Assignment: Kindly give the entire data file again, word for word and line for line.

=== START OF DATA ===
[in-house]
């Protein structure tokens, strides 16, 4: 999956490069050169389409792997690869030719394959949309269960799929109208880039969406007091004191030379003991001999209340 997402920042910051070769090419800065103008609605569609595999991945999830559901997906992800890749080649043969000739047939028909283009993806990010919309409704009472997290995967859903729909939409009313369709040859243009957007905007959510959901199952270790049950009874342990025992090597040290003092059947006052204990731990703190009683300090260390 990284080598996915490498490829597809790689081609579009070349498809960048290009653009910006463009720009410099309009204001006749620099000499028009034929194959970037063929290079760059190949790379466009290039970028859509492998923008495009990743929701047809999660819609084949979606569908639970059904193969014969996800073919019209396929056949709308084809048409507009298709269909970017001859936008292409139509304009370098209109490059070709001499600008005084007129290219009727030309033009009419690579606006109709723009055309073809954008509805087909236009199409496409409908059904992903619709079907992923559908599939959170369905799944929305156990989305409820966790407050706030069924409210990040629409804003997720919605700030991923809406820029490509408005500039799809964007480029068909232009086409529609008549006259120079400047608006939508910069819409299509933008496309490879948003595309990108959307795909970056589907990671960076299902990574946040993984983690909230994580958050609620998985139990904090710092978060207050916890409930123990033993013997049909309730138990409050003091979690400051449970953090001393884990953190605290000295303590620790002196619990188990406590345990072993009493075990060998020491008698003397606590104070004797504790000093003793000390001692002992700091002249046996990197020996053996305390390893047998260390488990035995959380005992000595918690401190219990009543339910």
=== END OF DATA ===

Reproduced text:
[in-house]
């Protein structure tokens, strides 16, 4: 999956490069050169389409792997690869030719394959949309269960799929109208880039969406007091004191030379003991001999209340 997402920042910051070769090419800065103008609605569609595999991945999830559901997906992800890749080649043969000739047939028909283009993806990010919309409704009472997290995967859903729909939409009313369709040859243009957007905007959510959901199952270790049950009874342990025992090597040290003092059947006052204990731990703190009683300090260390 990284080598996915490498490829597809790689081609579009070349498809960048290009653009910006463009720009410099309009204001006749620099000499028009034929194959970037063929290079760059190949790379466009290039970028859509492998923008495009990743929701047809999660819609084949979606569908639970059904193969014969996800073919019209396929056949709308084809048409507009298709269909970017001859936008292409139509304009370098209109490059070709001499600008005084007129290219009727030309033009009419690579606006109709723009055309073809954008509805087909236009199409496409409908059904992903619709079907992923559908599939959170369905799944929305156990989305409820966790407050706030069924409210990040629409804003997720919605700030991923809406820029490509408005500039799809964007480029068909232009086409529609008549006259120079400047608006939508910069819409299509933008496309490879948003595309990108959307795909970056589907990671960076299902990574946040993984983690909230994580958050609620998985139990904090710092978060207050916890409930123990033993013997049909309730138990409050003091979690400051449970953090001393884990953190605290000295303590620790002196619990188990406590345990072993009493075990060998020491008698003397606590104070004797504790000093003793000390001692002992700091002249046996990197020996053996305390390893047998260390488990035995959380005992000595918690401190219990009543339910």